Easter Seals Southern Georgia Adapts to New Ways of Giving

Barbara Kieker

Tuesday, March 27th, 2012

In 2011, Easter Seals Southern Georgia purposely dropped a number of smaller fundraising events, which had experienced declining attendance over the past two years.  The focus instead is on fewer large events and gaining greater public awareness of specific programs. 

"It's been interesting to see how the economy has changed the way people give.  We've seen attendance drop at some events but we've had a number of people making donations to specific programs," said Beth English, executive director of Easter Seals Southern Georgia. 

Large fundraising events such as the annual city of Albany Christmas ornament, the Chocolate Classic and the annual Bass Tournament remain popular and bring in significant donations.  The 2012 Bass Tournament is scheduled for March 31 on Lake Eufaula in Alabama. 

"We laugh that bass fishermen refuse to acknowledge a recession because we had the best attendance ever at last year's tournament," English said. 

Easter Seals Southern Georgia serves children, adults and families with disabilities or special needs with a variety of programs and services that enable individuals to lead lives of equality, dignity and independence.  Its service areas include community living support, an adult day program, residential services, respite care and vocational services. 

Helping More People Than Ever

With unemployment high, more people than ever are seeking services from Easter Seals.  In Southern Georgia, Easter Seals served 2,900 children and adults in 2011 across 60 counties in Georgia. 

"A lot of families who have managed without assistance in the past have been stretched thin.  We are helping more middle-income families now and more working people," English said. 

The agency has seen its budget, staff and number of people served increase over the last three years.  At the end of its fiscal year on Aug. 31, Easter Seals Southern Georgia came out of a deficit position.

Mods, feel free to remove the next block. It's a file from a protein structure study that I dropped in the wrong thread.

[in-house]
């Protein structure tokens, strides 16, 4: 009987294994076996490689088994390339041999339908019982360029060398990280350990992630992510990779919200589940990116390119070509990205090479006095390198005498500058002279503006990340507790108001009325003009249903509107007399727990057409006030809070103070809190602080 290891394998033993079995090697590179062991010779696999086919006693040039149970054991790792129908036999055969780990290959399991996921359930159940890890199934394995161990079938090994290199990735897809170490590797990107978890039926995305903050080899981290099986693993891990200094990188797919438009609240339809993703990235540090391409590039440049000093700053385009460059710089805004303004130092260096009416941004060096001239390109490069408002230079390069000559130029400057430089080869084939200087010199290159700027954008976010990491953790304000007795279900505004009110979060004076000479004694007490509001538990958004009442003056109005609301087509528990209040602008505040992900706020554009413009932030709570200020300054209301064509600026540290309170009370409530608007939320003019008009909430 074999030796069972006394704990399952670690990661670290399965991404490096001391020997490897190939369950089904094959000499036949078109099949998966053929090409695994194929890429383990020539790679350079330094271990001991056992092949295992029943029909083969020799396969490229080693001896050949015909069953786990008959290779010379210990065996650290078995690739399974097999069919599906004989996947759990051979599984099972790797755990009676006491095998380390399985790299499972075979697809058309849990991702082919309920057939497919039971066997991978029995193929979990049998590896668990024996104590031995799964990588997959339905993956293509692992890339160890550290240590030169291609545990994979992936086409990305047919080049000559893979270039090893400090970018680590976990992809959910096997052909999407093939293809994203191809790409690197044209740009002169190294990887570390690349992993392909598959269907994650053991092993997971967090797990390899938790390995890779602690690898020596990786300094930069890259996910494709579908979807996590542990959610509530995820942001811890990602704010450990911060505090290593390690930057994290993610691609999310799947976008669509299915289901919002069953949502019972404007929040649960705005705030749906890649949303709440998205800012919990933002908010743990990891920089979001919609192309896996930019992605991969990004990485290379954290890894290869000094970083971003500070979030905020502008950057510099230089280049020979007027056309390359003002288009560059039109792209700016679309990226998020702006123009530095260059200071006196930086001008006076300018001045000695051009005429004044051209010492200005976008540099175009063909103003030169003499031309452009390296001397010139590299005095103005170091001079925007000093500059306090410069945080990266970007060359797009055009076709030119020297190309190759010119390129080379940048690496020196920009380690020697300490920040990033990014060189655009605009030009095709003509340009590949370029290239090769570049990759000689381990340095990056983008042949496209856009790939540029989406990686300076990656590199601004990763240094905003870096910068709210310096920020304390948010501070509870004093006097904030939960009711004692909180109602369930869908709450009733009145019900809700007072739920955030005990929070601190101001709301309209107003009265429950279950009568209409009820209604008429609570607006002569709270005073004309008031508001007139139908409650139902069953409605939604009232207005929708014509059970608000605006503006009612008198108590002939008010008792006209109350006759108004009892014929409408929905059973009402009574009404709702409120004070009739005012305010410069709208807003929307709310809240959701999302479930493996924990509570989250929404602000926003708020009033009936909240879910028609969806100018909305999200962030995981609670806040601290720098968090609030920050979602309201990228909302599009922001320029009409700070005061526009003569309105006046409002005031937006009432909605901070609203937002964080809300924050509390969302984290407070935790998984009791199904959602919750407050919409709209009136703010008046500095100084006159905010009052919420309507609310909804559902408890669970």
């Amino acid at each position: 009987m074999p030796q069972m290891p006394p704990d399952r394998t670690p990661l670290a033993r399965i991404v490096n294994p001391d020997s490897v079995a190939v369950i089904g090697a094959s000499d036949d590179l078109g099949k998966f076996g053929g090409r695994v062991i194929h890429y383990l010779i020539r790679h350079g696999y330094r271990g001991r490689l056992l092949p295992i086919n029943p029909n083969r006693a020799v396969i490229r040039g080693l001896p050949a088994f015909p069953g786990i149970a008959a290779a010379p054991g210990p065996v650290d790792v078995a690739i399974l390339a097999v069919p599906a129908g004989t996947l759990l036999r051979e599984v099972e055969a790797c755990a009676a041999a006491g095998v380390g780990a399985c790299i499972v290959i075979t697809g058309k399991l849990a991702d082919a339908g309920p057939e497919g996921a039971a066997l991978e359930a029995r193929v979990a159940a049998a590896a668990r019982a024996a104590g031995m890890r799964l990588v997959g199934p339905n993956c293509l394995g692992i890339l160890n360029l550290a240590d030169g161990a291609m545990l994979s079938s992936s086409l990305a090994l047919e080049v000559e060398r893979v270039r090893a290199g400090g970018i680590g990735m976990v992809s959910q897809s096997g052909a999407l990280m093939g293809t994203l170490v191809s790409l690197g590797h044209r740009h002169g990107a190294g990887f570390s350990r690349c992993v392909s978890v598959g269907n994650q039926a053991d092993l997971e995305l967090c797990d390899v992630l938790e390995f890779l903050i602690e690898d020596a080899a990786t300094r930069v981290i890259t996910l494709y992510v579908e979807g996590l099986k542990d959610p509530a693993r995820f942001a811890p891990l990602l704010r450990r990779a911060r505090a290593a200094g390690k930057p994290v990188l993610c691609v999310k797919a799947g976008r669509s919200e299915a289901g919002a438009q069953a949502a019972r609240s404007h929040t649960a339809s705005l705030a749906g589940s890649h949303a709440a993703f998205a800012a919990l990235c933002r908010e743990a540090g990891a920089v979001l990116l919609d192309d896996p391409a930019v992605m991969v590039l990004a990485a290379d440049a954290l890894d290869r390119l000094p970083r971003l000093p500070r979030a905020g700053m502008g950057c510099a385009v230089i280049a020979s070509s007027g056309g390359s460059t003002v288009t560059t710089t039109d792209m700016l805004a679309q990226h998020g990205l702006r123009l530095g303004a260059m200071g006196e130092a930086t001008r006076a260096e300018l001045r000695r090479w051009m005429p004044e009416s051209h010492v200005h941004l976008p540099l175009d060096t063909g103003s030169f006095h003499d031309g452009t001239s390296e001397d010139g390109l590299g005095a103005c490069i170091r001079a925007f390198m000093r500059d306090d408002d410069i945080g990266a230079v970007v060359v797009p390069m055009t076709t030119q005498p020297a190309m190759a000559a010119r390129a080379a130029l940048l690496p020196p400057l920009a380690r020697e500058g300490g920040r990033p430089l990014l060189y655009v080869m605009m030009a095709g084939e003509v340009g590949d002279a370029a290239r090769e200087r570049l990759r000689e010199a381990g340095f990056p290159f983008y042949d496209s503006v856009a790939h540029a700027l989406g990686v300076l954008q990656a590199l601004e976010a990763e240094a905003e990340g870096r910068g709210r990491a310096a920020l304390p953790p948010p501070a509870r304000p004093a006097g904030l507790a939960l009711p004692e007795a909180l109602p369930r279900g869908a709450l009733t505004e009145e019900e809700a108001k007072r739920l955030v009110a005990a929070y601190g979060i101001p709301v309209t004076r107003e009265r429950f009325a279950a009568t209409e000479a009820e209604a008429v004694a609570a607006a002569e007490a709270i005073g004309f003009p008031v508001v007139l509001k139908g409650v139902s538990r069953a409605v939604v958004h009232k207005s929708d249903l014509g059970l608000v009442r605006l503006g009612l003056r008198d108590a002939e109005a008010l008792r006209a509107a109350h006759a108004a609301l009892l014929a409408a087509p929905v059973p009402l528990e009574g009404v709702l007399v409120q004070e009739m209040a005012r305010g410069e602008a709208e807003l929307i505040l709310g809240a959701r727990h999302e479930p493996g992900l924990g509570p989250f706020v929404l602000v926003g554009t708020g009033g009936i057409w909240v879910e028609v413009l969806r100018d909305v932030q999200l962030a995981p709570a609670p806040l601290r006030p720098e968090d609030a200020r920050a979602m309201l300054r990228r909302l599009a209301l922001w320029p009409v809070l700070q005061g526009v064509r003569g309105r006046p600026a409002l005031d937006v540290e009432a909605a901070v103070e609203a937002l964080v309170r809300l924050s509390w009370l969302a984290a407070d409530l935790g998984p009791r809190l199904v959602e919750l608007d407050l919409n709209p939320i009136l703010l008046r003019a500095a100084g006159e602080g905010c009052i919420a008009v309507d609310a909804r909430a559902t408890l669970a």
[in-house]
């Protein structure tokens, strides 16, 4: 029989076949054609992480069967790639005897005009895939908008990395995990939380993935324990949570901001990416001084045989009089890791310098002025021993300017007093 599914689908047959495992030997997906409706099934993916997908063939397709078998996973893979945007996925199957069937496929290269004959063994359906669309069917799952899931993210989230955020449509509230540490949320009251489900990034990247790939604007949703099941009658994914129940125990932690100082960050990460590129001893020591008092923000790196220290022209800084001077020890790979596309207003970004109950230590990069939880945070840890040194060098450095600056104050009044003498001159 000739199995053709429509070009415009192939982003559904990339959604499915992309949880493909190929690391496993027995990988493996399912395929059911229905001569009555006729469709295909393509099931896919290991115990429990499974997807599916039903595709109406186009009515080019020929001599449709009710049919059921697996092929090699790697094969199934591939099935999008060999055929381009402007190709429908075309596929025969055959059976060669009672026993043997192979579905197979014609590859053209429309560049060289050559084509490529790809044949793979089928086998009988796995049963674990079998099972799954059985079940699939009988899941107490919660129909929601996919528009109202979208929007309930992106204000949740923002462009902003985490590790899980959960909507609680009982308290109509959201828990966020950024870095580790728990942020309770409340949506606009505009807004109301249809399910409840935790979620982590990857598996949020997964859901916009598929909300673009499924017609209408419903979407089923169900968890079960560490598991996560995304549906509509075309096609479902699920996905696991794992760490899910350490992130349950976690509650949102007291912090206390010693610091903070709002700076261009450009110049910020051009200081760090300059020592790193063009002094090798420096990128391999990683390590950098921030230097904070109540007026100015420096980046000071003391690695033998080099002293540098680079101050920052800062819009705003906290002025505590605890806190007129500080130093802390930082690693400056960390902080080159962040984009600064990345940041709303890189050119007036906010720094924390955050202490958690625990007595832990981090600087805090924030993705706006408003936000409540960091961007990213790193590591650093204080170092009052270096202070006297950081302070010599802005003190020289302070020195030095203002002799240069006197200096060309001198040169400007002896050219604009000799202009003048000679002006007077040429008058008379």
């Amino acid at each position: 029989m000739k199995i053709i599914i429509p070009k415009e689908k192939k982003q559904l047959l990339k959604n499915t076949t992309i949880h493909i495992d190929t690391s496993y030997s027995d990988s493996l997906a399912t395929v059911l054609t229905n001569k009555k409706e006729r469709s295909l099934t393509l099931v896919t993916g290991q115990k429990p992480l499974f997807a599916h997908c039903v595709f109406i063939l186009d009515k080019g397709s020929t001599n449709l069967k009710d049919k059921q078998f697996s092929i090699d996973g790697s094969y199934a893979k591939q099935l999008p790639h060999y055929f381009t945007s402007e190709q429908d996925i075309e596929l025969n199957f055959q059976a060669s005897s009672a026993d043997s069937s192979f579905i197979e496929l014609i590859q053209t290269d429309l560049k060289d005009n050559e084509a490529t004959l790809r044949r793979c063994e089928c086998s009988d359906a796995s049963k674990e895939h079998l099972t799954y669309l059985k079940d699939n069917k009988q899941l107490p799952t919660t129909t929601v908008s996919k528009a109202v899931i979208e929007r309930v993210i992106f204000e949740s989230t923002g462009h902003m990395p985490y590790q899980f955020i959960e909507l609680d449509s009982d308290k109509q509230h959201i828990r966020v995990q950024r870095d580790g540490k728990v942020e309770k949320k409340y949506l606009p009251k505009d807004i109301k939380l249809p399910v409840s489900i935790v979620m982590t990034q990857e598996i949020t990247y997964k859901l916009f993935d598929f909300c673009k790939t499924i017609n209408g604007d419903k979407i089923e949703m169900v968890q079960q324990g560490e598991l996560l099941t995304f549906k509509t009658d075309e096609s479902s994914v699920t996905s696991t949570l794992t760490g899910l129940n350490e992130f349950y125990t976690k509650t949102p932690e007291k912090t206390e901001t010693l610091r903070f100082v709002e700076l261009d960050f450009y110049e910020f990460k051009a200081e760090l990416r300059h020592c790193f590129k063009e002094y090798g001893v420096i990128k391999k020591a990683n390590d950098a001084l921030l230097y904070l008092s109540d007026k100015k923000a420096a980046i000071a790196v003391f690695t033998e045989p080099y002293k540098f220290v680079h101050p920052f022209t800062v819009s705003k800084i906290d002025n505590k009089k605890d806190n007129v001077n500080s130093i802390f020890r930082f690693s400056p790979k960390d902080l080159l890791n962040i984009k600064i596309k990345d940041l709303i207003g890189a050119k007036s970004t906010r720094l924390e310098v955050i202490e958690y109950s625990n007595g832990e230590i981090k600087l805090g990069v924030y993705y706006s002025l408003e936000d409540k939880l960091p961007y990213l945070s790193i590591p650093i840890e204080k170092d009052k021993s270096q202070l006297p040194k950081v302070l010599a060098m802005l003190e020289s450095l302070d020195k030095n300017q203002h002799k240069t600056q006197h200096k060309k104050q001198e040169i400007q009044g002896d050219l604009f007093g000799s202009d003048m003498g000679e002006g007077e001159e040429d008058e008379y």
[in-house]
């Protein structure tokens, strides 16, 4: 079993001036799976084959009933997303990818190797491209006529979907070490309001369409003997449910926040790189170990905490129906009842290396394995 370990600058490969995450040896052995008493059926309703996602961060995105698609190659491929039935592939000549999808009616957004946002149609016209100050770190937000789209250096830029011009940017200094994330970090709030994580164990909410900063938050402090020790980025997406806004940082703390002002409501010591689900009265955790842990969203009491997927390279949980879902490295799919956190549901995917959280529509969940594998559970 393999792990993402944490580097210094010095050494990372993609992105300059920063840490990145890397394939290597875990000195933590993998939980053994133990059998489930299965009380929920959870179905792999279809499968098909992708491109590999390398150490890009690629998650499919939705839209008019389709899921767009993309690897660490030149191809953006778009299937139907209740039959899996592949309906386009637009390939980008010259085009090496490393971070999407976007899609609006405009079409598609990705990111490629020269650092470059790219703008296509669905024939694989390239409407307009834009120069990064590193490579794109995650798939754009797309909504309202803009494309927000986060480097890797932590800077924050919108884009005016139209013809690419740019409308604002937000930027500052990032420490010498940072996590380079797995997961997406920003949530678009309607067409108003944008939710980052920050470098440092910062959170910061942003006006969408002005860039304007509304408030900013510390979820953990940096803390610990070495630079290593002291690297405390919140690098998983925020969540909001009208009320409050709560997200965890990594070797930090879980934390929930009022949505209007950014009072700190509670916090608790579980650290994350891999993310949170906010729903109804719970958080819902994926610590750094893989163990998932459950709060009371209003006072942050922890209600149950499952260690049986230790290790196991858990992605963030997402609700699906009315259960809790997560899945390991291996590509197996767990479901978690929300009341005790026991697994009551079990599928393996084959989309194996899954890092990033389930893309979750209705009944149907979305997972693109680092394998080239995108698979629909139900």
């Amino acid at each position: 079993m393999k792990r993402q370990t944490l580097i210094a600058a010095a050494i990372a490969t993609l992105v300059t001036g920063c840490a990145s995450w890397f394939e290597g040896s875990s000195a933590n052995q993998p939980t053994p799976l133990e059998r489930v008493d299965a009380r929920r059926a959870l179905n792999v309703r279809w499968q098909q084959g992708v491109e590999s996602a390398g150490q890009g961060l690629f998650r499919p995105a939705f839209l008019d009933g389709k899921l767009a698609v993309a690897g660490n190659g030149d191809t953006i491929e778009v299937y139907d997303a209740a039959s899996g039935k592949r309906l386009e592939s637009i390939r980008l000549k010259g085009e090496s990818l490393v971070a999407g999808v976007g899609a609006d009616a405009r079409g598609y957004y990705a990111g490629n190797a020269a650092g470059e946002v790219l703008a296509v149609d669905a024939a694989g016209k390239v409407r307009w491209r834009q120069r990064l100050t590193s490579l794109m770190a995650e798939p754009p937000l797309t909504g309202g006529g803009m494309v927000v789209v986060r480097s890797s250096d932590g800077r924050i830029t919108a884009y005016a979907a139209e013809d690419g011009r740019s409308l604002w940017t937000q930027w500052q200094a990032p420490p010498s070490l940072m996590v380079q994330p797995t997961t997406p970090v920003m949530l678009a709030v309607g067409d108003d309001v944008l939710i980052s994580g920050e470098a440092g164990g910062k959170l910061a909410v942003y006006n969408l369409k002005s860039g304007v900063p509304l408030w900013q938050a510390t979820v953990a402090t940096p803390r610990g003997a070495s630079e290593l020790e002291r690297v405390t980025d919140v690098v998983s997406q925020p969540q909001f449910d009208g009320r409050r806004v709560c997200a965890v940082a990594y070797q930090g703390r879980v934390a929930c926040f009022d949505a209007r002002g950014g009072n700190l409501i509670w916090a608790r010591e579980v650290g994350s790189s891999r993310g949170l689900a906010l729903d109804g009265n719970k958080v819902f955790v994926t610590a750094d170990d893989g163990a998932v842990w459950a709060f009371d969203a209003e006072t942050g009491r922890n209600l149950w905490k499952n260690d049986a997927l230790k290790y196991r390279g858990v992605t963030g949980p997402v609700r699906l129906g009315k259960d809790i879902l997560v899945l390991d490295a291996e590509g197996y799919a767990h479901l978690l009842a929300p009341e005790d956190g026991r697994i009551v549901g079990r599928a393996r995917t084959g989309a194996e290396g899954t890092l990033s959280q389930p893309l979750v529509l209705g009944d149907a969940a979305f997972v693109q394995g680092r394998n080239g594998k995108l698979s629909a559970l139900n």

"We invested in adding staff for specific programs, which can create a deficit, and then we grew our way out of that as we have in the past," English said. 

"We added a Masters-level director to help develop and lead our adult day program.  It's been a great success as we've doubled the number of people served in the last year and generated a lot of interest in the community." 

The adult day program has a low staff to participant ratio and offers enrichment activities in the community.  According to English, the program is an offshoot of the respite care that Easter Seals provides to families with special needs members.   

Easter Seals operates three residential homes that serve children with special needs, providing respite to their families.  Services are offered in Albany, Waycross and, most recently, Valdosta.  In addition to family support and the adult day program, Easter Seals offers vocational services and community living support. 

Providing a Business Perspective

According to English, local business leaders have much to contribute to Easter Seals beyond monetary donations.  An experienced business perspective is needed to help identify risks and opportunities associated with new policies and programs. 

"We need business talent and experience on our boards of directors.  It helps keep us balanced and grounded in our approach," English said. 

"We also need connections across the communities we serve.  It's the only way we can identify, develop, fund and provide the services our communities need and stay true to our mission." 

More information on Easter Seals Southern Georgia is available at southergeorgia.easterseals.com

About Barbara Kieker

Barbara Kieker is a freelance writer who writes on business-related topics for a number of web-based properties. She also provides communications services to Fortune 500 corporations, small businesses and nonprofit organizations.